Jarausch, Konrad J. and Michael Geyer. Shattered Past: Reconstructing German Histories. Princeton: Princeton University Press, 2003.
In this book, Jarausch and Geyer have attempted to set the new direction for writing twentieth century German history. Gone is the Sonderweg thesis; gone is national history; gone are master narratives of any kind. What the authors offer as replacement is a collage of German histories that come closer to truly representing what happened in Germany during the last century. Shattered Past offers new analytical and interpretive frameworks that the authors hope will help explain how Germany went from the devastating Third Reich to the prosperous Federal Republic of Germany.
At the heart of this book lies the contention that there are no master narratives that are adequate to explain Germany’s turbulent past. The title phrase “shattered past,” refers to the fact that Germany’s past is fractured politically, socially, and even geographically. The narrative of national history lost credibility when it was used for legitimizing mass violence by the Nazis. And while Marxist history sought to create an “emancipatory history” (61), it ultimately became nothing but the mouthpiece of the SED dictatorship in East Germany. Lastly, the authors assert that a liberal, progressive narrative – even one that ‘admits’ that the Great War, the Third Reich, and socialist East Germany were ‘detours’ – is not a satisfying narrative. Instead of seeing 1918, 1933, 1945, and 1989 as aberrations of a teleological German history, the authors ultimately conclude that “uncertainty might be the principle of twentieth century history rather than an abnormality to be explained away” (350).
While Jarausch and Geyer are leery of single master narratives, they do suggest a historical approach that they feel is most able to create these new, alternate German histories. By using the methodologies and approaches of cultural history, we may be able to rewrite German histories “from the margins to decenter received conceptions of what it meant to be German at a given time” (83). In this light, Jarausch and Geyer are interested in German identities. “Cultural history explores the ways and means by which individual and social bodies constitute themselves, how they interact with each other, and how they rip themselves apart” (15).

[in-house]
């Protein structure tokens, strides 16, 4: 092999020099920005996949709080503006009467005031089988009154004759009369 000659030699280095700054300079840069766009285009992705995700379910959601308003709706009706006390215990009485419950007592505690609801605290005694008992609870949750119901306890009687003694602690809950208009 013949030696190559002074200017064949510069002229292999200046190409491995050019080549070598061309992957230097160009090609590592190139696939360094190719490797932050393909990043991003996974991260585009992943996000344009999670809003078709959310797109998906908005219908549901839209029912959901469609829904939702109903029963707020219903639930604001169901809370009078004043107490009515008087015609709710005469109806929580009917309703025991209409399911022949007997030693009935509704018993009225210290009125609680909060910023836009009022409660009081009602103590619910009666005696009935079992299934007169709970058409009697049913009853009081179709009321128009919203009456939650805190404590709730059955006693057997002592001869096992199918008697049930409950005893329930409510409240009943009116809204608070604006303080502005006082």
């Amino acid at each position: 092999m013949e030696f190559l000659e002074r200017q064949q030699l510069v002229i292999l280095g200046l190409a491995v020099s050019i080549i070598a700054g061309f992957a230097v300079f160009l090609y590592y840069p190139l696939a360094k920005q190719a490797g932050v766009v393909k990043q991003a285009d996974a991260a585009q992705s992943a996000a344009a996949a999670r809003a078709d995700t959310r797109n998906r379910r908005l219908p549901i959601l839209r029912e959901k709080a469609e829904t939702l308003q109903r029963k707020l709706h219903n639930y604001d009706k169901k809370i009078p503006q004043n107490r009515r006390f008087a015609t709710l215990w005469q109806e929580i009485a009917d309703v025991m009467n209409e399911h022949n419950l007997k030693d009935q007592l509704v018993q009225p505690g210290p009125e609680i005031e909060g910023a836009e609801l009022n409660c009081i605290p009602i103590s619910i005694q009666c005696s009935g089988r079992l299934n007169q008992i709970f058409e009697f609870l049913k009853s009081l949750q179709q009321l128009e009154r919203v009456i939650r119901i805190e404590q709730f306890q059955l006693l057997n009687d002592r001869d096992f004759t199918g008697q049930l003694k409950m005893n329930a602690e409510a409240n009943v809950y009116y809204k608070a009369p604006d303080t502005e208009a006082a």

The book lays out seven themes that should act as “guideposts in deciphering the shifting map of territories and people that make up the twentieth century German past” (18). These themes include: war and genocide, the contested nature of German governance, the decline of German power in Europe, migration of German peoples, the struggle over German identity, competing visions of German womanhood, and lastly, the rise of consumerism.
By viewing Germany’s twentieth century past through these seven themes, we may gain a more complex, and thus accurate understanding of the shattered past. More focus would then be given to peoples that previous master narratives had marginalized, like women and homosexuals.
Women’s history would no longer be a separate “critical counternarrative,” but would be central to understanding the gendered nature of power and identity (247, 268). Part of these German histories would be the fact that national boundaries would no longer be as important, and people who still claimed a German identity but who did not live within Germany’s geographic borders (emigrants and refugees, for example) could still have an important place in their histories.
The book also has an interesting chapter on individual and collective memory in which the authors demonstrate that just as there are no adequate master narratives for historians, there is a vast array of personal narratives competing to make sense of Germany’s shattered past.
For more books on Modern German History, see my full list of book reviews here.